Under Review: Jamie Lidell – Compass

Of all the forms of American music, it seems that soul music is stretched to its limits the least often.  Where jazz is fused with other genres and of course rock and roll has been shifted and changed over generations, but a certain puritanical reverence has been exhibited regarding the treatment of soul and R&B.  I certainly don’t mean to question the artistic genius of Motown and Chess artists, but I think that soul music’s time to come back in strange and unusual ways has come.  Leave it to Jamie Lidell, a Brit, to take soul music to exciting new levels.  On his previous two albums, Lidell explored the ground between soul and electronica.  2005’s Multiply and 2008’s Jim tracked Lidell’s drift more towards dancey music, but his new album, Compass, finds him trying out a little more experimental style.  Jamie’s emphatic vocal is still the strongest connection to the soul heritage, but the music and instrumentation on Compass owes more debt to the modern indie scene than The Funk Brothers.  Churning drum sequences and atonal keyboards underpin opener “Completely Exposed,” and “Enough Is Enough” features some flute work from Grizzly Bear’s Chris Taylor.  Other guests include Leslie Feist and Beck, who co-wrote and produced a number of the songs.  Beck’s tumbledown funk seems to be a bit of an influence on Lidell, and “I Wanna Be Your Telephone” and “Coma Chameleon” wouldn’t sound so out of place on The Information.  There are still some more straight-ahead soul moments on Compass, like “She Needs Me” and “I Can Love Again,” which shifts between a few different movements in its short running time.  Though those throwbacks are pleasant, it’s the weirder, darker songs that define Compass from Lidell’s other albums.  “The Ring” is a freaky, skuzzy stomp, and the title track is a string-swept fractured mess.  In all, Compass is a strange effort from an increasingly strange musician.  Compared to the pristine production of Multiply and Jim, Compass is a murky, spacey album that is more surprising than refreshing.  Though mainstream soul singers may seek to capture virtuosic perfection, Jamie Lidell is trying to bring back the fun and free spiritedness, and he’s doing a damn fine job at it.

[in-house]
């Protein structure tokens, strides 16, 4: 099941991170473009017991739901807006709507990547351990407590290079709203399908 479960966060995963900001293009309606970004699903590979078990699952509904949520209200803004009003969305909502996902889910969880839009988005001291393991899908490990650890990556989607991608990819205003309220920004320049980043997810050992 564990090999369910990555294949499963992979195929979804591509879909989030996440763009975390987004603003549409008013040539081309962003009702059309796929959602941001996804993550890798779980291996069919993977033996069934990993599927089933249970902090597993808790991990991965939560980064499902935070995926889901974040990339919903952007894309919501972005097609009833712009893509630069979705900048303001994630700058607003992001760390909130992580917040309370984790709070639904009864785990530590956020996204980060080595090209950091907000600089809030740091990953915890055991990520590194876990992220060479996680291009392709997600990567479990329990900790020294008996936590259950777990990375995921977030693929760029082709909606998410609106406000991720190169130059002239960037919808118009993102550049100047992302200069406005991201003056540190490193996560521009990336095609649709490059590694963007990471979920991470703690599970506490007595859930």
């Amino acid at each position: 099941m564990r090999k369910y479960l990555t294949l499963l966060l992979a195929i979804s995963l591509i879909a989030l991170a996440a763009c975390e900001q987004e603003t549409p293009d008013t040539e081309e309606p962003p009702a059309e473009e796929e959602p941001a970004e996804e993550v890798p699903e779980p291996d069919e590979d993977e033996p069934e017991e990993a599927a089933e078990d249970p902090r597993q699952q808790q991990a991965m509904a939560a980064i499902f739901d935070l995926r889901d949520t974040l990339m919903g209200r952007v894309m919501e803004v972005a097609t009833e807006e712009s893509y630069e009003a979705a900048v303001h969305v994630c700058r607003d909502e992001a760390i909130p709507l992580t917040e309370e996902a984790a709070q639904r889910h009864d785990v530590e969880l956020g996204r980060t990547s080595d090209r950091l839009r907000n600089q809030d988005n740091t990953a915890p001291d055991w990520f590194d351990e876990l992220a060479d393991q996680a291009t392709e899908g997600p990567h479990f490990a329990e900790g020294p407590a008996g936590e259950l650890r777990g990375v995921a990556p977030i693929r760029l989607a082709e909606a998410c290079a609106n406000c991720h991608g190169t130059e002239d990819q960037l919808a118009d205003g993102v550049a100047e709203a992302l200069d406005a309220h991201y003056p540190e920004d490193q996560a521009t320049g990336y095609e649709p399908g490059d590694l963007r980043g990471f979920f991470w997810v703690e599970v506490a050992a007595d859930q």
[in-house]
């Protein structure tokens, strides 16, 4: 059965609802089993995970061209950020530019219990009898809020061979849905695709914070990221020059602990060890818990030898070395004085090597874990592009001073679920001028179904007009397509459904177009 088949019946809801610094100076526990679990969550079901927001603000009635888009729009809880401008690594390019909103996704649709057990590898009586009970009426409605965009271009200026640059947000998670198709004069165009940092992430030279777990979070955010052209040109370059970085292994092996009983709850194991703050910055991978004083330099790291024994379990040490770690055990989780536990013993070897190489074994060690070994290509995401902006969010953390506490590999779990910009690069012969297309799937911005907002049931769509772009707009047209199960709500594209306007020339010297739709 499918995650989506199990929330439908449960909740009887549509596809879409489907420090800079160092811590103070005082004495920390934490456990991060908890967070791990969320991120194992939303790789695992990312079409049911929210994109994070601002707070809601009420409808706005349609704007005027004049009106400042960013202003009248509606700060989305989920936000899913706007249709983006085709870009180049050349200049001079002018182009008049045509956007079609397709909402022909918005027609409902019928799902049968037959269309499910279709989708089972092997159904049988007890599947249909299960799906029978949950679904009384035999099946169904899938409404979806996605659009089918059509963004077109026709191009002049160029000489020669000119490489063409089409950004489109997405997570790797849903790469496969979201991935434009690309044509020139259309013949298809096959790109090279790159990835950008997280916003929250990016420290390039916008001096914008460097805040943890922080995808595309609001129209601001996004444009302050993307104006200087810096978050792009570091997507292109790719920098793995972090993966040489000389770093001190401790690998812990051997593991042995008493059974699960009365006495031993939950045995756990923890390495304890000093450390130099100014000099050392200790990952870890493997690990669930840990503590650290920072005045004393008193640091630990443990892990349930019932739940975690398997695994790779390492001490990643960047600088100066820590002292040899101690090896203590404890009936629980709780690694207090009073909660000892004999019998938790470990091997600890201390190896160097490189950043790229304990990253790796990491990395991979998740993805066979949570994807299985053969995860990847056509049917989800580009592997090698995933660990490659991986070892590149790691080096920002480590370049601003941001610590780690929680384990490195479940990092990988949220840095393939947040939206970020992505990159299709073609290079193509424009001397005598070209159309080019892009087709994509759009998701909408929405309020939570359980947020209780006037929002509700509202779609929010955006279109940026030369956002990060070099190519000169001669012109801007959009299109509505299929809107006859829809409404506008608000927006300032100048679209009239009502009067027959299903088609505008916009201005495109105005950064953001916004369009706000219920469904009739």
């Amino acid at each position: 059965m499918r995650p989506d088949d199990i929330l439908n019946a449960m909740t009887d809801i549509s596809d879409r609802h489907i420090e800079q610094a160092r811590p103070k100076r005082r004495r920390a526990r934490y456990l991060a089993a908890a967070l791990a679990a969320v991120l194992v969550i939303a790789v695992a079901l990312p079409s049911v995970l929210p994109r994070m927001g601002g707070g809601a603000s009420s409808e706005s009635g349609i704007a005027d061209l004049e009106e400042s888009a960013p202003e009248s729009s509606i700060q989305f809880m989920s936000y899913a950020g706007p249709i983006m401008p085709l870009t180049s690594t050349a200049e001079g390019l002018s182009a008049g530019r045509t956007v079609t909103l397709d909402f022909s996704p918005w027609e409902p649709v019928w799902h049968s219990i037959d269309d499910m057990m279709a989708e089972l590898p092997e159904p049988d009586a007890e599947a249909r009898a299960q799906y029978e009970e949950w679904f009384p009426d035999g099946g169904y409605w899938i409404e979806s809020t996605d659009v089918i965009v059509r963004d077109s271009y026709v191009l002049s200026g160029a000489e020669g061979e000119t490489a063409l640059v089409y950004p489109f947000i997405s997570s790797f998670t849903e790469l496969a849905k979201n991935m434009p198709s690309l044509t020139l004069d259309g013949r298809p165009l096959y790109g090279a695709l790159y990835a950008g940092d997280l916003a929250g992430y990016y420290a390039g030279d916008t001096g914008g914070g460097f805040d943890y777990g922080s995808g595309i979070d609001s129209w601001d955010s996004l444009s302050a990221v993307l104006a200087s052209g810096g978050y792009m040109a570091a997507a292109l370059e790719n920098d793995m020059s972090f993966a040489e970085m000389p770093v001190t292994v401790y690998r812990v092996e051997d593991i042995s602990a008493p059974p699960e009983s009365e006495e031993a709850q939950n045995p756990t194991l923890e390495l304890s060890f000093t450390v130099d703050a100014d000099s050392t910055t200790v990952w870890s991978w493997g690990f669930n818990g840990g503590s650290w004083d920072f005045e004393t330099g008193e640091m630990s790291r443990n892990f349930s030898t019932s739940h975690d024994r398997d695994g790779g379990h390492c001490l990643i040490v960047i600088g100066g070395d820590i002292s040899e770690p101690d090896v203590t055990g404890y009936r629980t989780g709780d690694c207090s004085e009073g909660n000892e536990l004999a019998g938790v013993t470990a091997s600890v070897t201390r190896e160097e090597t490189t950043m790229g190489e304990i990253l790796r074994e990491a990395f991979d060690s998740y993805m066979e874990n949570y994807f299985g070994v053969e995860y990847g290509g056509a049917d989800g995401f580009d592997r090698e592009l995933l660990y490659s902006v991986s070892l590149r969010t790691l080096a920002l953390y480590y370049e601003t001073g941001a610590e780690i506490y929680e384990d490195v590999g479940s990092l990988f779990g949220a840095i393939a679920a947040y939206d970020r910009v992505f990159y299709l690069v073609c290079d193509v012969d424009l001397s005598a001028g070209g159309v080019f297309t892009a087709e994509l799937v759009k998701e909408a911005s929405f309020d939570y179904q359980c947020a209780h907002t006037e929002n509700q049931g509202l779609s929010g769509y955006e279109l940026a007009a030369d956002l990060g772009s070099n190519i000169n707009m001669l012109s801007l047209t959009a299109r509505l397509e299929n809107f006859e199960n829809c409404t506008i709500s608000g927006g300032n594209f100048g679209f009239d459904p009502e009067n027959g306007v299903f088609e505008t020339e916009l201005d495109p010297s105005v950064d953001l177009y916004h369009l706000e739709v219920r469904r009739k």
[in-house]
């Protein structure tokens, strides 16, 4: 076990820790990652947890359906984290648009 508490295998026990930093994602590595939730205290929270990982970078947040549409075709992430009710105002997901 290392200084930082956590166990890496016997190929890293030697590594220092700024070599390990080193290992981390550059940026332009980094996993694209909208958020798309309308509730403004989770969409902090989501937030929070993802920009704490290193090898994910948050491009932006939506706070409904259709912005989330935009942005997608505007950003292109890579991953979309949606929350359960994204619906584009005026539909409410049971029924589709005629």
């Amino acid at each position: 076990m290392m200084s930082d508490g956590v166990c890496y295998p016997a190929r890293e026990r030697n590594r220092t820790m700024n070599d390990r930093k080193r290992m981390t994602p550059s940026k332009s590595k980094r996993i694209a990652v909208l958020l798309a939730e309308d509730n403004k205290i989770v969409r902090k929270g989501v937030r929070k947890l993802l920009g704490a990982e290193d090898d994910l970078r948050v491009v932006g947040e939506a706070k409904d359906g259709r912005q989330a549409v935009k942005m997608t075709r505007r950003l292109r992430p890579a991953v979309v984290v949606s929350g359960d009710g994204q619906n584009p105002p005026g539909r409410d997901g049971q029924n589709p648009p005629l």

~ by E. on May 19, 2010.

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